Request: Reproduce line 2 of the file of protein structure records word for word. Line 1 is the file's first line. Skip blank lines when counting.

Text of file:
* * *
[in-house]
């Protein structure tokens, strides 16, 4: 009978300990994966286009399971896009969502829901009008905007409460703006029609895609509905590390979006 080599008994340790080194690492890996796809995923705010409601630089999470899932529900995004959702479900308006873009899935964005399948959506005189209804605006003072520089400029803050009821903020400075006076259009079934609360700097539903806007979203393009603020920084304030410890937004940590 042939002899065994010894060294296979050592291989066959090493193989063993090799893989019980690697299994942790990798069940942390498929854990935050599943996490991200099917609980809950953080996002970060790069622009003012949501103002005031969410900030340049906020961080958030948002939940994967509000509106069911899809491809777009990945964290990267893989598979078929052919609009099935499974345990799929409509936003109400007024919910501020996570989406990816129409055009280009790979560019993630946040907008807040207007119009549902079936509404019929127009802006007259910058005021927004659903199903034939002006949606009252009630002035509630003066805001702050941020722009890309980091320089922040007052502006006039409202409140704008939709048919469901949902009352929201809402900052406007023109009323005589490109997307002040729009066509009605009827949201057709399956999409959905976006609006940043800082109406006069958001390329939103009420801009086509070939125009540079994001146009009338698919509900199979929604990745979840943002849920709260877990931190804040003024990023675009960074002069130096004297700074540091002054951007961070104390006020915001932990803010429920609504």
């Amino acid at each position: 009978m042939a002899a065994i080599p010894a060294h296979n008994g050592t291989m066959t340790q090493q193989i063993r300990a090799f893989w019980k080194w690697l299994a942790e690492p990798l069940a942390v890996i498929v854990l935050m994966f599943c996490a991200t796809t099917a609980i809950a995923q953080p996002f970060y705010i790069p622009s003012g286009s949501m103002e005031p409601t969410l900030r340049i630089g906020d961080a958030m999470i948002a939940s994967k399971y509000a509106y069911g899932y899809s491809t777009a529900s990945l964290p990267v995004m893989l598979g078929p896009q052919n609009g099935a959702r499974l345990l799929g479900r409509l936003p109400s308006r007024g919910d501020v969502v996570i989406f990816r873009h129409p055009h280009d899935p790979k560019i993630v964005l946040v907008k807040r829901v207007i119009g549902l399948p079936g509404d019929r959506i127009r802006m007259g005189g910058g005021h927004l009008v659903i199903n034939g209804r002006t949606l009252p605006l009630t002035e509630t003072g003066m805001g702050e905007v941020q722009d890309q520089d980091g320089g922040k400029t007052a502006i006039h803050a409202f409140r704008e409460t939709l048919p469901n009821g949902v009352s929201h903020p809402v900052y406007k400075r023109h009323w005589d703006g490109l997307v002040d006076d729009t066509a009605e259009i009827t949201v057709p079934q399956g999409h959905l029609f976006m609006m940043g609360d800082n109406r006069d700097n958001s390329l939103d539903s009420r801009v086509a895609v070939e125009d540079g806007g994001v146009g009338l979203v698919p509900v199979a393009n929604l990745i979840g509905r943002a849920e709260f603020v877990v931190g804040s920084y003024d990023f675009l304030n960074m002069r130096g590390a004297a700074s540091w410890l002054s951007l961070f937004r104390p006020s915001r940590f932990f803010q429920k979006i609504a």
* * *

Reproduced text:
């Protein structure tokens, strides 16, 4: 009978300990994966286009399971896009969502829901009008905007409460703006029609895609509905590390979006 080599008994340790080194690492890996796809995923705010409601630089999470899932529900995004959702479900308006873009899935964005399948959506005189209804605006003072520089400029803050009821903020400075006076259009079934609360700097539903806007979203393009603020920084304030410890937004940590 042939002899065994010894060294296979050592291989066959090493193989063993090799893989019980690697299994942790990798069940942390498929854990935050599943996490991200099917609980809950953080996002970060790069622009003012949501103002005031969410900030340049906020961080958030948002939940994967509000509106069911899809491809777009990945964290990267893989598979078929052919609009099935499974345990799929409509936003109400007024919910501020996570989406990816129409055009280009790979560019993630946040907008807040207007119009549902079936509404019929127009802006007259910058005021927004659903199903034939002006949606009252009630002035509630003066805001702050941020722009890309980091320089922040007052502006006039409202409140704008939709048919469901949902009352929201809402900052406007023109009323005589490109997307002040729009066509009605009827949201057709399956999409959905976006609006940043800082109406006069958001390329939103009420801009086509070939125009540079994001146009009338698919509900199979929604990745979840943002849920709260877990931190804040003024990023675009960074002069130096004297700074540091002054951007961070104390006020915001932990803010429920609504």